It’s 8pm, you take another expresso, your heart rate increases, you tense your shoulders and you are ready for a few more hours of work to finish that client proposal… One thing that we often observe in senior executives is a habit of using adrenalin-based energy to drive results. Also when stepping into corporate offices, we often sense a collective adrenalin ‘vibe’ that is present. It’s almost like the office is ‘buzzing’.
“Perhaps you can change that font and color on that slide there”, I hear myself telling one of my team members. There I went again, trying to add some marginal value and get an internal fix of being productive. Looking at the face of my colleague, I just realized that my ‘added value’ wasn’t worth it and I probably reduced his ownership and excitement about the presentation significantly. This is just one example, but all of us have developed certain tendencies and habits in our leadership that actually are not as useful for our career as they were at the moment that we programmed them into our personality.
I am about to step into this freezing alpine lake in the mountains of East-Kyrgyzstan. A group of Russians are watching. I have no other choice then to do a few strokes in this glacier pond. In my head I am thinking: Why did I commit to jumping into this lake! I hate cold water! I don’t want to feel this. I contract my muscles and my jaw tightens. This is going to be horrible! Then I remember: Gaston, it’s just a physical sensation! Don’t make it bigger than it is through your mental stories. I take a deep breath and step into the icy lake. And suddenly the experience was cold and unpleasant but bearable. Once I let go of the mental drama, it wasn’t too bad really…
Last week I had a tough day at work. Meetings didn’t flow. I wasn’t sharp with that coaching client and a submitted proposal wasn’t accepted by a company. On my way back home, my mind started its occasional game of providing arguments why I am maybe not that good of a coach, leader or even person. Then I will catch myself and provide some arguments back why I am a good coach, leader or person. Some are really clever and I try to outsmart my mind with some great arguments. Look at what I achieved here or look at what I contributed there etc. It goes back and forth like a chess game. When I took a step back and observed this process, I realized it’s such a ridiculous and energy-consuming mind game! So I decided to unpack that pattern with some mindful investigation.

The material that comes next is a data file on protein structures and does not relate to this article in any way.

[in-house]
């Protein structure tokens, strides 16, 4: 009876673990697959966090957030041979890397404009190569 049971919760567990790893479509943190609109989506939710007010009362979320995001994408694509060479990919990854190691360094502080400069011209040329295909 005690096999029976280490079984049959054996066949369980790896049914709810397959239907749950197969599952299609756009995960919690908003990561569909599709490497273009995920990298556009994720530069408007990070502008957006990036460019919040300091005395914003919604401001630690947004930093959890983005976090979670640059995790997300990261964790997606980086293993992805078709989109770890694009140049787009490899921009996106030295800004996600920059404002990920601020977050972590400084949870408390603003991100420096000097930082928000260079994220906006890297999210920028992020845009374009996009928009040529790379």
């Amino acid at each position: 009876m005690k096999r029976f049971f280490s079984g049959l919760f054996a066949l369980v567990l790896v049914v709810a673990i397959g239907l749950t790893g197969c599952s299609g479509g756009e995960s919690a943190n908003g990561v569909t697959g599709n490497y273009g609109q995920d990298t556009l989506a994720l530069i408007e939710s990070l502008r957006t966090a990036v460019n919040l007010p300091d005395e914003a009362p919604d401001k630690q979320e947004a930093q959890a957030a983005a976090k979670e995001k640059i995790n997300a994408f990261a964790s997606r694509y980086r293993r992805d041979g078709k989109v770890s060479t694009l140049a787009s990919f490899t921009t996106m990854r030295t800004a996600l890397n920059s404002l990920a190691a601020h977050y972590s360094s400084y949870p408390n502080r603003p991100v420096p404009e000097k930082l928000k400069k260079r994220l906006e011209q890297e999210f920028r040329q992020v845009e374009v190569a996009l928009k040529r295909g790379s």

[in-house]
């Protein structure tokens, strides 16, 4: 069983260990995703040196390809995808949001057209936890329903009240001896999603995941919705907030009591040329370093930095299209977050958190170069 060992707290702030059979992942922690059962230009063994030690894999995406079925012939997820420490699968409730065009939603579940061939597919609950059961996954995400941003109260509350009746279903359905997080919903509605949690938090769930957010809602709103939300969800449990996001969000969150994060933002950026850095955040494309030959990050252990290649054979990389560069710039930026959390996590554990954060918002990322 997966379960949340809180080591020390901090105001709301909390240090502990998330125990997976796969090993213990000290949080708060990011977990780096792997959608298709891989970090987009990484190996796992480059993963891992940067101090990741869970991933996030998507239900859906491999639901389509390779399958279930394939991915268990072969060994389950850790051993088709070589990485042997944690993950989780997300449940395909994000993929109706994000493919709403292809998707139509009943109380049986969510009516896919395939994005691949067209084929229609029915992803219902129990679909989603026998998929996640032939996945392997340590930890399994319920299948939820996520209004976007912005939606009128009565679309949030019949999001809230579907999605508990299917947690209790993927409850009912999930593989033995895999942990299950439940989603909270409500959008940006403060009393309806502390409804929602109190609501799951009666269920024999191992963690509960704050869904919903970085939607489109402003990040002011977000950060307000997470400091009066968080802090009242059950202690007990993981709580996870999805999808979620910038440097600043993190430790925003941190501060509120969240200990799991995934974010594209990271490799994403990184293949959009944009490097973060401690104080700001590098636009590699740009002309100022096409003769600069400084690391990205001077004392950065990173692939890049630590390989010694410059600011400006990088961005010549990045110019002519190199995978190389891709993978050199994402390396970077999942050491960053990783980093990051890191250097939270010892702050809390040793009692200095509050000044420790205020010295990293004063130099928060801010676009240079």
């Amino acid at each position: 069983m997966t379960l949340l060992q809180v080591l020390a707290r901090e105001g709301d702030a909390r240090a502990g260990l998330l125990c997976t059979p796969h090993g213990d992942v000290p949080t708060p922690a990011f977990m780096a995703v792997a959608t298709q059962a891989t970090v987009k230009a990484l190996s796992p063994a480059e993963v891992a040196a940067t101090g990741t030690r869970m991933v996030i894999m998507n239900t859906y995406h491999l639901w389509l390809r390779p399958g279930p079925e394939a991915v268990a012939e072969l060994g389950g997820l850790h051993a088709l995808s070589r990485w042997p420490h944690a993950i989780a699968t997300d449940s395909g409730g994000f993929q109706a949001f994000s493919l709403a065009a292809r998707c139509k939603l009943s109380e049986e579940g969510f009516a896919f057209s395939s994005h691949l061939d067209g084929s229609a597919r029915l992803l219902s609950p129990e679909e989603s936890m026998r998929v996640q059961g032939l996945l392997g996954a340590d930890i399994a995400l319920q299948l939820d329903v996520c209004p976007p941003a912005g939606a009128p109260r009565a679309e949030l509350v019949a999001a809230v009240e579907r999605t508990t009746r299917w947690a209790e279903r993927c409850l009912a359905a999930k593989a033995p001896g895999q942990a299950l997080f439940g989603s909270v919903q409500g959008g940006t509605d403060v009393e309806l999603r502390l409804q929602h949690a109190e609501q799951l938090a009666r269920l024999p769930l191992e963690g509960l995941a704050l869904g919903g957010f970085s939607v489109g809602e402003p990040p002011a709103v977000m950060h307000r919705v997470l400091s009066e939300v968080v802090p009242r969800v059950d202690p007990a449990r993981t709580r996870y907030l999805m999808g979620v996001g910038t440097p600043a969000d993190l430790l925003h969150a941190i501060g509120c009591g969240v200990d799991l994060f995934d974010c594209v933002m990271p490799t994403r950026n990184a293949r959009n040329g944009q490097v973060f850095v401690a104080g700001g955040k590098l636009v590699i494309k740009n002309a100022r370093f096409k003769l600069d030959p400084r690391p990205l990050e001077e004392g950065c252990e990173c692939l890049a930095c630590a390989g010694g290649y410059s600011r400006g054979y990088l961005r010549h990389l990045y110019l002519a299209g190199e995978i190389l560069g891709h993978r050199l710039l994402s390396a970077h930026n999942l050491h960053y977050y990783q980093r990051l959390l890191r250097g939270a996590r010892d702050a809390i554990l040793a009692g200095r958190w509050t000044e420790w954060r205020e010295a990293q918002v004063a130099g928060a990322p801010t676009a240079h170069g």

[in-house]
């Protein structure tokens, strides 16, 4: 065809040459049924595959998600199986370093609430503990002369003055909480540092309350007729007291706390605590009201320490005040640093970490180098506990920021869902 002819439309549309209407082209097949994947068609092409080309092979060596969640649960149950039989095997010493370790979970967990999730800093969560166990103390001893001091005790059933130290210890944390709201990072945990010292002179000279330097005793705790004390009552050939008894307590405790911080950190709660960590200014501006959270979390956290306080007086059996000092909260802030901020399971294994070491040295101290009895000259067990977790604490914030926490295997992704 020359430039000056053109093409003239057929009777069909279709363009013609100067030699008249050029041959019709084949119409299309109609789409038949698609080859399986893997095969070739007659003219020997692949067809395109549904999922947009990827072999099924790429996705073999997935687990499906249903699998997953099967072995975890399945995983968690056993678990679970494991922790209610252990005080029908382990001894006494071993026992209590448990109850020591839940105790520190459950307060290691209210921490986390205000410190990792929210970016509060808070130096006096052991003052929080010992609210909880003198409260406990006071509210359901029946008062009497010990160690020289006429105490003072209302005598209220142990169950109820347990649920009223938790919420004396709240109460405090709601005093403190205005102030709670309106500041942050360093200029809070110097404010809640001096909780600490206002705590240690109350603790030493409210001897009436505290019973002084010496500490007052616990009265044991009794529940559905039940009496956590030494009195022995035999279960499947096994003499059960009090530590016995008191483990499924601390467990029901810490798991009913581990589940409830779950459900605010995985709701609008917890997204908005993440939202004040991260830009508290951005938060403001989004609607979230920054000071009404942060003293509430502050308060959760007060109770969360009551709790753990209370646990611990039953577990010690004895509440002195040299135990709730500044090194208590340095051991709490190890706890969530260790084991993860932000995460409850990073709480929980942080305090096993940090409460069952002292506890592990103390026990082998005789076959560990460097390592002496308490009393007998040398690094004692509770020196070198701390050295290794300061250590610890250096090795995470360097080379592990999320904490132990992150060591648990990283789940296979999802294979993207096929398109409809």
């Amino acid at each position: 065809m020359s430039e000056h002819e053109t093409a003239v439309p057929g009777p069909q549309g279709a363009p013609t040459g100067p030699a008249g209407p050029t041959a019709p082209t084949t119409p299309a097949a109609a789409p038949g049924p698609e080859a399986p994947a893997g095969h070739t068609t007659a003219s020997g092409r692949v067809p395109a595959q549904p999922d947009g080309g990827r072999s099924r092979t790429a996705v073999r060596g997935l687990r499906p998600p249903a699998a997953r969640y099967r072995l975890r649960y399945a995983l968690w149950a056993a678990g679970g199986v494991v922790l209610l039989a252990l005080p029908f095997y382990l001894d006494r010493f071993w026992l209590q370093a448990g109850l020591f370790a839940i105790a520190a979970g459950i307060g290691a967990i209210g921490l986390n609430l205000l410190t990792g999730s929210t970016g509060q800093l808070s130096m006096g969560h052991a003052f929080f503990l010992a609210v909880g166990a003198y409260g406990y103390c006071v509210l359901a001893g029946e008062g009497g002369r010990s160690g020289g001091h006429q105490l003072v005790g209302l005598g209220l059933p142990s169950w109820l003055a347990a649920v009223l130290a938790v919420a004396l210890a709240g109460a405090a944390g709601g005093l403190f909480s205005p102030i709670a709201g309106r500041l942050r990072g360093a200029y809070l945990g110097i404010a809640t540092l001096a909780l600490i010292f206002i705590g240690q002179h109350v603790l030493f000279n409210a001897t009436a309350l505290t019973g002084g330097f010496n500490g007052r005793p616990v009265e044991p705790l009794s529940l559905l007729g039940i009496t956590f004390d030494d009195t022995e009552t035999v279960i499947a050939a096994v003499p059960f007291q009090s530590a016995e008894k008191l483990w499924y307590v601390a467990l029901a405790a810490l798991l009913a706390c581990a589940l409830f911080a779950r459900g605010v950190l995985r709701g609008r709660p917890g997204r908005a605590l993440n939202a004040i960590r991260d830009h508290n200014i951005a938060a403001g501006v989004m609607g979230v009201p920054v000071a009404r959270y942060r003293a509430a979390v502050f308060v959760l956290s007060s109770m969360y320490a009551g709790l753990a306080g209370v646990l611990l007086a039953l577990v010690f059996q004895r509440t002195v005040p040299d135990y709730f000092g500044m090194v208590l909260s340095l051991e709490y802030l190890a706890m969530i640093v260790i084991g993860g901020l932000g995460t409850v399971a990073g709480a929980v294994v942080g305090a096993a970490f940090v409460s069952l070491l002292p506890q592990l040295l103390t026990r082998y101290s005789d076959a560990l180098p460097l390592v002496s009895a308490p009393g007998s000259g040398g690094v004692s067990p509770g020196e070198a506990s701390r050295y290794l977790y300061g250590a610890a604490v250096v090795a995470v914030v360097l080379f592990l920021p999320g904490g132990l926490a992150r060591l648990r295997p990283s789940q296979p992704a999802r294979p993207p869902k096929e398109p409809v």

“The most important thing in life is to remember the most important thing” Zen saying I recently spoke to a client who has been extremely successful professionally. “Bob” owns equity in over a dozen companies and will retire soon while being in his early 40s. He didn’t reach out to me to get advice on his investment portfolio, but because he was lacking something: peace of mind and enjoyment.
I sit in Zurich airport. It’s 10pm. My plane is delayed, my smartphone’s battery is dead, I finished my book and need to wait another 2 hours for my plane. I watch the people around me and my mind falls back in one of its favorite activities: judging others… If there is one thing that I have observed my mind doing systematically, it’s judging. Either positive or negative, but it’s still judging.
“Relax, drop any tensions, enjoy and don’t get attached to any goal”….It sounds like a life coaching session, but actually it’s my freediving instructor giving me the last cues before I go under water on a single breath….. There I am, floating on an ocean with a wetsuit, 1kg of weight on my belt and a diving mask. I am grabbing onto a little buoy in the water while taking a special set of breath cycles that my freediving instructor taught me that morning. I am about to go down on a single breath of air to deeper than 20 meters under sea level. Welcome to the sport of freediving….
That was the question I asked myself as I ran full-speed to the check-in counter in Bangkok after having broken all speed limits through traffic in my pink taxi for the last hour or so. The lady at the counter gave me a ‘I am sorry-smile’. I was 7 minutes late for my Delhi flight, where I was scheduled to give a Leadership workshop the next morning…. 7 minutes!
No, this is not Photoshopped. This is me and my twin brother last year. So when I recently heard the sentence: Comparison is meaningless, the words sounded almost alien to me. Again, I hear the meditation teacher say: Never compare your own practice and progress with somebody else. Not because it’s ‘bad’ or ‘you shouldn’t’, but simply because it’s meaningless.
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